I’m pretty much a Chanel girl. My fashion palette is predominantly black and white, and my favourite perfume is Chanel No.5. In fact, I even attended Chanel College, a local boys school in Geelong in my VCE year (to study French, no less). In the past two weeks I have also seen as part of my DVD catch up fest two Chanel movies, Coco Chanel & Igor Stravinsky and Coco Avant Chanel.
Coco Chanel and Igor Stravinsky looks at the affair between Chanel and Stravinsky and is set in 1920, the year in which Chanel No. 5 was released, while Coco Avant Chanel depicts the fashion designer’s life before she attained iconic status, concentrating on her relationship with two men, Etienne Balsan and Englishman Arthur “Boy” Capel.
Both films look beautiful and elegant, though I think in both cases it is a matter of style over substance. Coco and Igor is based upon a novel which fictionalises the alleged affair, which commenced when Chanel invited Stravinsky, his wife and their family to stay at her country house.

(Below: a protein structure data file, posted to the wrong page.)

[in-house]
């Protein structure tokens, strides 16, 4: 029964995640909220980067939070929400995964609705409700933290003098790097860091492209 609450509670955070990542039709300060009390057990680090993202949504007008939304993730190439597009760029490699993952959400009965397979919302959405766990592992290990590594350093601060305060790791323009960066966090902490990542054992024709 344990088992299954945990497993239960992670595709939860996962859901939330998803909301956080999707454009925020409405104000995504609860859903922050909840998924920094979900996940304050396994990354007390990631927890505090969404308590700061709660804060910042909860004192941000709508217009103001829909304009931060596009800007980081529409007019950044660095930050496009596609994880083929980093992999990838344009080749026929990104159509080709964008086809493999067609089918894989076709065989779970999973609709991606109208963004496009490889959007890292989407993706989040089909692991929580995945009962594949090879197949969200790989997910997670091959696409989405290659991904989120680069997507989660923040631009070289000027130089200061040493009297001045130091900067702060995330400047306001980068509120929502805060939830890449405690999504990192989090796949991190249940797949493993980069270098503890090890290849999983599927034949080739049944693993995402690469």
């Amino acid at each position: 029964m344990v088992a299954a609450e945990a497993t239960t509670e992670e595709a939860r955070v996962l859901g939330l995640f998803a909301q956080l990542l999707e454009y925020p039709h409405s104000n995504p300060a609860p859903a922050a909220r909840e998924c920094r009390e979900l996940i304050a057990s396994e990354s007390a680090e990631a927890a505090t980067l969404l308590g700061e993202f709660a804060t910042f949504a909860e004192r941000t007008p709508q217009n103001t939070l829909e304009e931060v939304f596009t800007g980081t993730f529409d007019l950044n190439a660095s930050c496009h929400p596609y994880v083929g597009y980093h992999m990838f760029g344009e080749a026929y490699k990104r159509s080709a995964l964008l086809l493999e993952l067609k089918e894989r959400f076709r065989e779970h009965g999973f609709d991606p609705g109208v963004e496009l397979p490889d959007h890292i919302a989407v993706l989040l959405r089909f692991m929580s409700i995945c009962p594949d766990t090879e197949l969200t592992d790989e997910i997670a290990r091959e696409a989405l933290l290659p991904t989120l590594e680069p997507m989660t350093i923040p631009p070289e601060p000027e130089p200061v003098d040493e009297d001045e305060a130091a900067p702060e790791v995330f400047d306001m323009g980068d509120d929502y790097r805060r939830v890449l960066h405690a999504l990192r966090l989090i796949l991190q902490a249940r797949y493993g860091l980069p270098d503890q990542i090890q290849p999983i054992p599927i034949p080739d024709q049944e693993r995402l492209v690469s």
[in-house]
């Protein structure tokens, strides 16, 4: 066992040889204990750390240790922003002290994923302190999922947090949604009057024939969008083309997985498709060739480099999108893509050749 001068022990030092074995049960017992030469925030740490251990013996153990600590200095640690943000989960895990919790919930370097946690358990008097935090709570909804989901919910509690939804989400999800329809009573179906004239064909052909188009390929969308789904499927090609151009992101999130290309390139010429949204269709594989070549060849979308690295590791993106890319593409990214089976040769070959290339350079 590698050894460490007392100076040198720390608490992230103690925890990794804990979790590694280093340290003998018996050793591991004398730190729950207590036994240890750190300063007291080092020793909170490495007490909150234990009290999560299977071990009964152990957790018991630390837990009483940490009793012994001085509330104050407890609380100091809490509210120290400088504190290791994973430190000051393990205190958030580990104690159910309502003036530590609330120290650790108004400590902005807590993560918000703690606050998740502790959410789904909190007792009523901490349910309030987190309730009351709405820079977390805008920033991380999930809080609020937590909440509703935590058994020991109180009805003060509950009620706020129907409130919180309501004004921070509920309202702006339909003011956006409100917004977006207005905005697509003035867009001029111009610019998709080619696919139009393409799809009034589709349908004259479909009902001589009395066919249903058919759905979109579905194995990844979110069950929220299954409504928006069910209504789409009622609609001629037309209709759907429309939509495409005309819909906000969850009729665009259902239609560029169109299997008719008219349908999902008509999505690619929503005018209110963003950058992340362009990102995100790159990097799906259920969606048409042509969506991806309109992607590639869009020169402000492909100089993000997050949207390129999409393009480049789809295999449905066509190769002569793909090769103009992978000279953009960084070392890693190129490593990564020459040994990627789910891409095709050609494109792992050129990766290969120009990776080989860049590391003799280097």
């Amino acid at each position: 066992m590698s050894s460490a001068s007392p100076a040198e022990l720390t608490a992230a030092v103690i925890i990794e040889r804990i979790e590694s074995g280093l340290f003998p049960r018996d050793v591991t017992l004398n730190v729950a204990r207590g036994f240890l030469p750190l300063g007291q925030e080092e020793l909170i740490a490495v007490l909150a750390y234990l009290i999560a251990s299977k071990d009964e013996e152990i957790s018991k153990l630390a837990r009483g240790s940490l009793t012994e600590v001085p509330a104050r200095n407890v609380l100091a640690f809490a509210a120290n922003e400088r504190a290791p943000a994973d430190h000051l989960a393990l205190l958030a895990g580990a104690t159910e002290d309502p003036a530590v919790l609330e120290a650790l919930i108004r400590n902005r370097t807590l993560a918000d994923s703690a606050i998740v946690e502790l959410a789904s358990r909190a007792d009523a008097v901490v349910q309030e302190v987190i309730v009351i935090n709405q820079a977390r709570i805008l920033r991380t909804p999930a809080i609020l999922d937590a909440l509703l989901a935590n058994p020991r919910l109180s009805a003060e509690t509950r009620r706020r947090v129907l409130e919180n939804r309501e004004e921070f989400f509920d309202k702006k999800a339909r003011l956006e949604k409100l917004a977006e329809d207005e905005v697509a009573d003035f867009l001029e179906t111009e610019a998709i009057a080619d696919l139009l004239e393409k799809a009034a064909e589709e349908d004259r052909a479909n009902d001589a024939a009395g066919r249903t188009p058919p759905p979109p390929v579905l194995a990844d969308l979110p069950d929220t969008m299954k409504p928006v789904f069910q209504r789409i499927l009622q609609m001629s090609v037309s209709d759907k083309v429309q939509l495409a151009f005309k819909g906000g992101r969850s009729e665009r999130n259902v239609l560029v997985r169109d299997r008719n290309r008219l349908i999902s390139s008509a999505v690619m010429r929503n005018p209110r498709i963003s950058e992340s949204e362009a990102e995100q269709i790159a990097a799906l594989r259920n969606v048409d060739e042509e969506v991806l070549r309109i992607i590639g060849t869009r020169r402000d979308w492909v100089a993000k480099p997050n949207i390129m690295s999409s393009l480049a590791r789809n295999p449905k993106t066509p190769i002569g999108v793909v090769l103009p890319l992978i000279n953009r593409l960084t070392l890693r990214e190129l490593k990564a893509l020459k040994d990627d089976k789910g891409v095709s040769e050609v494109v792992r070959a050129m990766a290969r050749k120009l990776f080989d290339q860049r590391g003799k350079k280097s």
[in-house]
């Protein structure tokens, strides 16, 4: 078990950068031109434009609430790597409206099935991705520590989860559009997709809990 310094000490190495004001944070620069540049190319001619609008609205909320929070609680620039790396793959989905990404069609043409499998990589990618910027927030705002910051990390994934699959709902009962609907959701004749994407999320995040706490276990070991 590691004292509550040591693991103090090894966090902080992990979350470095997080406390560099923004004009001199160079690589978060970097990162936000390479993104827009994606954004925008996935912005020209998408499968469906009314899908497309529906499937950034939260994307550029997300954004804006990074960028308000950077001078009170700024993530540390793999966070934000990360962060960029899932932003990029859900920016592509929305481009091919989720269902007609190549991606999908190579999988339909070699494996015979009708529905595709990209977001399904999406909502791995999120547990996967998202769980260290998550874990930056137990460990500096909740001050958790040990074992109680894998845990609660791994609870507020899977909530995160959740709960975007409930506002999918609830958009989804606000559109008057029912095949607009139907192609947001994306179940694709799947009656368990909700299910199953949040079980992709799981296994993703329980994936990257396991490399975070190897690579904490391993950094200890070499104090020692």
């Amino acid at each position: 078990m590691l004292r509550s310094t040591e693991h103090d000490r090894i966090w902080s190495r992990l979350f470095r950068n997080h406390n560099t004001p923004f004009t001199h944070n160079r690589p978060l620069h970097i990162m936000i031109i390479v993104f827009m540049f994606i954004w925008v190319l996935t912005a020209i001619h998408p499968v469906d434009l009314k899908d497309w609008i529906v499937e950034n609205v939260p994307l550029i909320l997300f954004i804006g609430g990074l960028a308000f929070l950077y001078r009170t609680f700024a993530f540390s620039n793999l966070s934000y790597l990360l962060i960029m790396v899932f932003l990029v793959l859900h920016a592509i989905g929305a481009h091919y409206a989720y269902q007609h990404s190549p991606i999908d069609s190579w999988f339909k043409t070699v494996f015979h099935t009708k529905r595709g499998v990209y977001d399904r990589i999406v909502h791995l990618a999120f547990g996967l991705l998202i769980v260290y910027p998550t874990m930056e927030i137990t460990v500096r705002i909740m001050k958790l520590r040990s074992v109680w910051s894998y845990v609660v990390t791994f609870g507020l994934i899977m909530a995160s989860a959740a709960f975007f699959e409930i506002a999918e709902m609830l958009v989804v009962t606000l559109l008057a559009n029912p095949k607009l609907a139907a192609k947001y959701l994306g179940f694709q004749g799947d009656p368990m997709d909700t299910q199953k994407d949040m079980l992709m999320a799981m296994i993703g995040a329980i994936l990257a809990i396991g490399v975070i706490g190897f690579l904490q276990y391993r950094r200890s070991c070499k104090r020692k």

Coco Avant Chanel, while starting out establishing dates for particular pivotal moments in Chanel’s life, seems to forget this device as the film progresses. Her affair with Boy Capel, for example was said to have lasted 9 years, yet this is not established in the film.
In both films Chanel is portrayed as quite ruthless, not letting anyone stand in her way of obtaining what she desires, and quite unsentimental. The actresses who portray her both do a sterling job in their roles. In real life they both represent Chanel, with Anna Mouglalis (Coco Chanel & Igor Stravinksy) modelling jewellery and Audrey Tautou (Coco Avant Chanel) the face of Chanel No.5.
Of the two, Audrey Tautou (Amelie) is able to convey an inner fragility, which belies her tough appearance. The final shot at the end of the film shows Tautou displaying an uncanny resemblance to Chanel herself, as models wearing her classic couture descend a mirrored staircase.
In many ways, her later life, with her links to the British royal family and her activities in Paris during World War Two would have been the basis of a more substantial, and certainly more controversial, movie.
This has definitely whetted my appetite to find out more of her life, and fully intend to read the latest biography by Justine Picardie. It will make for a good read on the train!